This is a delicate situation that must be handled with a great deal of diplomacy, because your approach will impact your future at your firm. First, you should re-read the performance review with a critical eye to determine its accuracy. You might want to share it with a person whose opinion you trust for an honest assessment.
Then make a list of the areas you believe do not accurately portray your performance, and support your position with tangible evidence, such as positive feedback from clients or media clips from a successful campaign. You should also acknowledge your shortcomings and how to improve.
Tell your supervisor that you would like to have a meeting to further discuss your review. Avoid being confrontational as you make your case. There's a good possibility that your supervisor will change his or her point of view on some things. Should things fail to change to your satisfaction, you can take your case to a higher level of authority, but only as a last resort.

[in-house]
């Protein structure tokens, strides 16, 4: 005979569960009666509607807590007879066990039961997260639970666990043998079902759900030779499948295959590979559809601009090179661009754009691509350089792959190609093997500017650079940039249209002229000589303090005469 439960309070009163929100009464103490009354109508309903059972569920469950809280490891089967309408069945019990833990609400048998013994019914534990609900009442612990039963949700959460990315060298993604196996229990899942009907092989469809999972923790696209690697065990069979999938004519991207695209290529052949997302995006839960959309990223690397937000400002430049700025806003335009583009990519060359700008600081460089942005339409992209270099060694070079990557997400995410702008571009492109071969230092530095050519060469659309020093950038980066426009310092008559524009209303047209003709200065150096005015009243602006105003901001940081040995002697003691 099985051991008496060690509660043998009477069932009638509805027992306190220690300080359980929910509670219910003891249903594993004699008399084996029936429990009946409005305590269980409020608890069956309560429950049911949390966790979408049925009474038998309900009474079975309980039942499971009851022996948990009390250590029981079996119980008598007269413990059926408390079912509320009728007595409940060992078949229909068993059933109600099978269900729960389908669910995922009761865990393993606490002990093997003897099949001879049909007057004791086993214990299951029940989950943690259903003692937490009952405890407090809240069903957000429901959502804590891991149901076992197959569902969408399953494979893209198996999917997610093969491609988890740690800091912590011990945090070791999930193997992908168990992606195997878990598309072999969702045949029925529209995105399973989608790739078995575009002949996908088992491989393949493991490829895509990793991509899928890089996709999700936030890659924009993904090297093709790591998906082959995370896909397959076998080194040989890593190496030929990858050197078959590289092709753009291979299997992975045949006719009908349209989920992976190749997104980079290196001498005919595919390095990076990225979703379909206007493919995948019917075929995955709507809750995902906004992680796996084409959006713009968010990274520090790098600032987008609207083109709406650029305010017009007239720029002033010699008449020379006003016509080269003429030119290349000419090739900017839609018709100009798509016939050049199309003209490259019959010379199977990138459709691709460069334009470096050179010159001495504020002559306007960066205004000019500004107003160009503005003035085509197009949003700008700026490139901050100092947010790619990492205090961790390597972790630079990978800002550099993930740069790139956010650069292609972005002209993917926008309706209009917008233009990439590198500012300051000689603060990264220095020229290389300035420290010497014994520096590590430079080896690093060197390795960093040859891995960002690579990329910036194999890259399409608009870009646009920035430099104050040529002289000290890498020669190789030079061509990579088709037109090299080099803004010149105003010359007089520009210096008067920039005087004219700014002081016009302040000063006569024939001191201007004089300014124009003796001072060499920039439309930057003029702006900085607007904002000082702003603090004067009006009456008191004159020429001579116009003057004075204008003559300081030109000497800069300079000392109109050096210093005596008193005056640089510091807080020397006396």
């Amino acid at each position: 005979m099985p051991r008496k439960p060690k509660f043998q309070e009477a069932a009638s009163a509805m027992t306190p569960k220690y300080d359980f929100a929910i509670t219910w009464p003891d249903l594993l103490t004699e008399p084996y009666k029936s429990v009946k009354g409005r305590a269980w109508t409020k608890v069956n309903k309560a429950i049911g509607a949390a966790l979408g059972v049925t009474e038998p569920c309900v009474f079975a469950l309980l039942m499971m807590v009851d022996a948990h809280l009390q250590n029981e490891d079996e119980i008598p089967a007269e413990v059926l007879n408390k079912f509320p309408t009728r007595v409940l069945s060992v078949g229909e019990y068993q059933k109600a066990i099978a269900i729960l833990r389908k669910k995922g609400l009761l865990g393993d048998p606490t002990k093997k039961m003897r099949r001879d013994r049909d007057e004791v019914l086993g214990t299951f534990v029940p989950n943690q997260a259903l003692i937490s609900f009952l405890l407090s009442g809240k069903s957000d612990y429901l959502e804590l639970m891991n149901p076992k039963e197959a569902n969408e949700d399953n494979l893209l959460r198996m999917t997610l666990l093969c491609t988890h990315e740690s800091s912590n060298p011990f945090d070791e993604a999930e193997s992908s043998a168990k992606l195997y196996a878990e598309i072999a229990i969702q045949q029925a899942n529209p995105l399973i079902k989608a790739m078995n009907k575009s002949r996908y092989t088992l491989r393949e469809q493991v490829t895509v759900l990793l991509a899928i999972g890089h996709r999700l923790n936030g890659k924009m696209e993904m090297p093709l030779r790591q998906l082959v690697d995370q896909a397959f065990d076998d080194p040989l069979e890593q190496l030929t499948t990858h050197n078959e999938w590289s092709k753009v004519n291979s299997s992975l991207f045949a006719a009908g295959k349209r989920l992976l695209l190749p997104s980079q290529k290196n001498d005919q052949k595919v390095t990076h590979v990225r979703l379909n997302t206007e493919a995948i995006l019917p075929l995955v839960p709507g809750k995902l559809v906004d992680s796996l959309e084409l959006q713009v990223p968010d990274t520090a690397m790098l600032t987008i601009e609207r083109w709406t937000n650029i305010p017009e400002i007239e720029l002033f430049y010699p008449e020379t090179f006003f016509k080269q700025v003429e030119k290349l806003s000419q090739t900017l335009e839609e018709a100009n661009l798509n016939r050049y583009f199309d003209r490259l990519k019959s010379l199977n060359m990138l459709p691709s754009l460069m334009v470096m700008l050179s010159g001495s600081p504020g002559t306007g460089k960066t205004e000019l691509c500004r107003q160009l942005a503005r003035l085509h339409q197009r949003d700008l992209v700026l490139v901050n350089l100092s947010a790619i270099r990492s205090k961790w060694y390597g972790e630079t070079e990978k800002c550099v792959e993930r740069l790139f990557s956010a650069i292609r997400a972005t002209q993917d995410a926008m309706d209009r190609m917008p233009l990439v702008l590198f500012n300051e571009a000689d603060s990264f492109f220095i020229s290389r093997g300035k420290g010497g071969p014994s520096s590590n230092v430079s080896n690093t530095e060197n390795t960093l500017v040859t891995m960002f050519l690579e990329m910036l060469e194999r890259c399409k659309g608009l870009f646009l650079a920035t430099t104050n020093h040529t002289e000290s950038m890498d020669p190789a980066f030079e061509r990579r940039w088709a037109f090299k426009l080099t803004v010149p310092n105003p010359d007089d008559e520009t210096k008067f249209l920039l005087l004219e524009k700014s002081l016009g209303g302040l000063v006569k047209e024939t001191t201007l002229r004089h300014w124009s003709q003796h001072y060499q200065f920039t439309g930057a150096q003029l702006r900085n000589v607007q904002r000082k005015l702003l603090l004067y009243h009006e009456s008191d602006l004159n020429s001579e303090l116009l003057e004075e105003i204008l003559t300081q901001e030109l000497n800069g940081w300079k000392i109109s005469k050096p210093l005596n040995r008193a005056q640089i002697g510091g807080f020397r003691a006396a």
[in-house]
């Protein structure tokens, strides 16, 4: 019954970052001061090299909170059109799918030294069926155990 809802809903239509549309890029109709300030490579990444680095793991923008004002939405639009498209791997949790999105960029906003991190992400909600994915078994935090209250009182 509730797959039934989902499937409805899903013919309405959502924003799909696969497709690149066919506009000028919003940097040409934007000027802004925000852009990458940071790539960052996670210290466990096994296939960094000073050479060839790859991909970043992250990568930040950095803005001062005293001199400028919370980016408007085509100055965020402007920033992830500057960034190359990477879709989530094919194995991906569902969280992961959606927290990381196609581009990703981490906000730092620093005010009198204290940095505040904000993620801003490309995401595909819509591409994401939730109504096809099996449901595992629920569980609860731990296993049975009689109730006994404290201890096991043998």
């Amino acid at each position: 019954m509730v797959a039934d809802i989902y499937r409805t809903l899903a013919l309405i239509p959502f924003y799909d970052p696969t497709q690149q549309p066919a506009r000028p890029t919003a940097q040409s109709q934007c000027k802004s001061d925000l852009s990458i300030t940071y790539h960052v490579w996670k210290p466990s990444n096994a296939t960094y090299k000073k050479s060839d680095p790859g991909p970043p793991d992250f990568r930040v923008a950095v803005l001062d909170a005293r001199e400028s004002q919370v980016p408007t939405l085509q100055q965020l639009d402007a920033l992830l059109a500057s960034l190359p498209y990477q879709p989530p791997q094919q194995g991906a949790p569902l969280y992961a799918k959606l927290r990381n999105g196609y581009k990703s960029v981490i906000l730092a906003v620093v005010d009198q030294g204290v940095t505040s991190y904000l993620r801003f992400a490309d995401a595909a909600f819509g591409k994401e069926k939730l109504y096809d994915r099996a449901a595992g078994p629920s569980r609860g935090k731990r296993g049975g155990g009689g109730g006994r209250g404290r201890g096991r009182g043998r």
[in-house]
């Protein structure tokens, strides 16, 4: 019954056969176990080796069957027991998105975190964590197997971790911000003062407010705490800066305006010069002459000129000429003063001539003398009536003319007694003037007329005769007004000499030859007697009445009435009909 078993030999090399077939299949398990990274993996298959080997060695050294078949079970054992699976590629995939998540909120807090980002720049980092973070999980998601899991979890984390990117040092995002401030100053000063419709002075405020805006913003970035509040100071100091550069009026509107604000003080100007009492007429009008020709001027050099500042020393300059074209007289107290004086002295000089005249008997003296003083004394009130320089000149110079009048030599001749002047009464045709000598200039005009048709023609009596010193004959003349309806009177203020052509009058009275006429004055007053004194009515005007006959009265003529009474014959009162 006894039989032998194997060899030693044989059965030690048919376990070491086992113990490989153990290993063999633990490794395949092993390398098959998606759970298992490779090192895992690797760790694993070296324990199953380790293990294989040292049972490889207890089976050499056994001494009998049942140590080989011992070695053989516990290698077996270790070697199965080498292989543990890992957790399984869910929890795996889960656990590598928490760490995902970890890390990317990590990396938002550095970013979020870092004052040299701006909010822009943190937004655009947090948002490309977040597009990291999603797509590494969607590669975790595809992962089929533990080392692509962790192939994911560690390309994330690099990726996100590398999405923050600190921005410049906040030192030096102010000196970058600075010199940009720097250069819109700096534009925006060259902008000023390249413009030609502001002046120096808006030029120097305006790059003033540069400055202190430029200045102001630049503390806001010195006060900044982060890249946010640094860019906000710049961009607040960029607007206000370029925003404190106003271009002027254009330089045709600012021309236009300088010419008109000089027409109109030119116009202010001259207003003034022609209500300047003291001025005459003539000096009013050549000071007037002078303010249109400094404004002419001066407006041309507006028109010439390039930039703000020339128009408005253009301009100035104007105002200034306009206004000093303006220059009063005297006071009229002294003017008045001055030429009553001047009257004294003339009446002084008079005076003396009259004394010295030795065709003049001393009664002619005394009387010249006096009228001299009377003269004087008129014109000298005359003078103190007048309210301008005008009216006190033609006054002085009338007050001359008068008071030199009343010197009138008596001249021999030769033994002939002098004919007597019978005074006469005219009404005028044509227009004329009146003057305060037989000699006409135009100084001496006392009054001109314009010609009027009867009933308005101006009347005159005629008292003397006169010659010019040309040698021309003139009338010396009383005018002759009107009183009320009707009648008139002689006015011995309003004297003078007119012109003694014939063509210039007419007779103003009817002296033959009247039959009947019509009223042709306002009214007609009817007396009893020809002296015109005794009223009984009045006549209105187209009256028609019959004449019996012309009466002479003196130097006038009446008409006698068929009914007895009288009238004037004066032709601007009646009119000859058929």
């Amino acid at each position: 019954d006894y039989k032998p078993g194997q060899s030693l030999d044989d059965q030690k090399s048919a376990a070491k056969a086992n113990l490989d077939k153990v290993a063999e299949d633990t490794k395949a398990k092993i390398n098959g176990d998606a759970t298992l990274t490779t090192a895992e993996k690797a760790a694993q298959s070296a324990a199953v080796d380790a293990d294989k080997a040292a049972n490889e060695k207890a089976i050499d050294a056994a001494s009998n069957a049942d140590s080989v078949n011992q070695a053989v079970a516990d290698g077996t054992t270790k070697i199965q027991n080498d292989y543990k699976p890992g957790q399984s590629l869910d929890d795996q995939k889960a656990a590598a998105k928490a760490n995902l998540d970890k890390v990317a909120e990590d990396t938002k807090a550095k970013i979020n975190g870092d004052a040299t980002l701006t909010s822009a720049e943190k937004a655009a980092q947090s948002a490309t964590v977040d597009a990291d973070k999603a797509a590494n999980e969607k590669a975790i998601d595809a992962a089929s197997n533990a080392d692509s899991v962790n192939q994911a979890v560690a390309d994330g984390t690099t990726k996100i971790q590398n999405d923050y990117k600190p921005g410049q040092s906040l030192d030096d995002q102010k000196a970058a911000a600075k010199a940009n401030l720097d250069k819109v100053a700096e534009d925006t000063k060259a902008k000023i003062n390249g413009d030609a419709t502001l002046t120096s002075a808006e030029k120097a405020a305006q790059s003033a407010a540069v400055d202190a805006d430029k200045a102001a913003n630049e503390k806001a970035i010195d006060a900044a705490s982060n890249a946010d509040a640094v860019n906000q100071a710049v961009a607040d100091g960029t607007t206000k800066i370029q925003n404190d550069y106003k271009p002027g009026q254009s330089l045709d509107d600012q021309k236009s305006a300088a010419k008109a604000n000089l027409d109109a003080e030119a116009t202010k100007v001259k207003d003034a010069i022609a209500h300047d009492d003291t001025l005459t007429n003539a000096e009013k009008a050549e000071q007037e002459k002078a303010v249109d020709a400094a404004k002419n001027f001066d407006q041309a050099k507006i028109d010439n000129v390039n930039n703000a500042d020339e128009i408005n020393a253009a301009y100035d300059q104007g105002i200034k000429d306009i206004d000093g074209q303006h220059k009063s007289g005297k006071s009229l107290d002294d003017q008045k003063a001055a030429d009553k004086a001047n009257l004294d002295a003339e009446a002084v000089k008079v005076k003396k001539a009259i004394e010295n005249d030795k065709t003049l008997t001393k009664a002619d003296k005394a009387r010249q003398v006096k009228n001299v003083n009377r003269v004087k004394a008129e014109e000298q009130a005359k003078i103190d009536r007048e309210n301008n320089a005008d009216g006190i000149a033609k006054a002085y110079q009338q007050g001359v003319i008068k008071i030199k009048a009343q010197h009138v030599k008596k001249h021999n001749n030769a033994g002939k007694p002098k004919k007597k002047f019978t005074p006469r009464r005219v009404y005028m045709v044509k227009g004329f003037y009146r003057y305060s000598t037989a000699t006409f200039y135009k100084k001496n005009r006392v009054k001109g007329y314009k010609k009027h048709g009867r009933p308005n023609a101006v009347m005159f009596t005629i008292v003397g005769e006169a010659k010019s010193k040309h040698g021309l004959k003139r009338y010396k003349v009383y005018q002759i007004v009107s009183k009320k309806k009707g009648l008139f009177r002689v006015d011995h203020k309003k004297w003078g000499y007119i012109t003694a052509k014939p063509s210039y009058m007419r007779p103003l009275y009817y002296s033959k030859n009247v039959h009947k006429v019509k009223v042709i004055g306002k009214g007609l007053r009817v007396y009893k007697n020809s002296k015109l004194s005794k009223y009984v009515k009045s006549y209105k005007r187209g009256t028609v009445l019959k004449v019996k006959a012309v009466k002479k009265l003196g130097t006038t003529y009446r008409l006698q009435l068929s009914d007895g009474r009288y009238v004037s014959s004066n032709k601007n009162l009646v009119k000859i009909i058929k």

Steve Seeman is VP at Makovsky & Company.
Send us your questions:
Ask the expert: firstname.lastname@example.org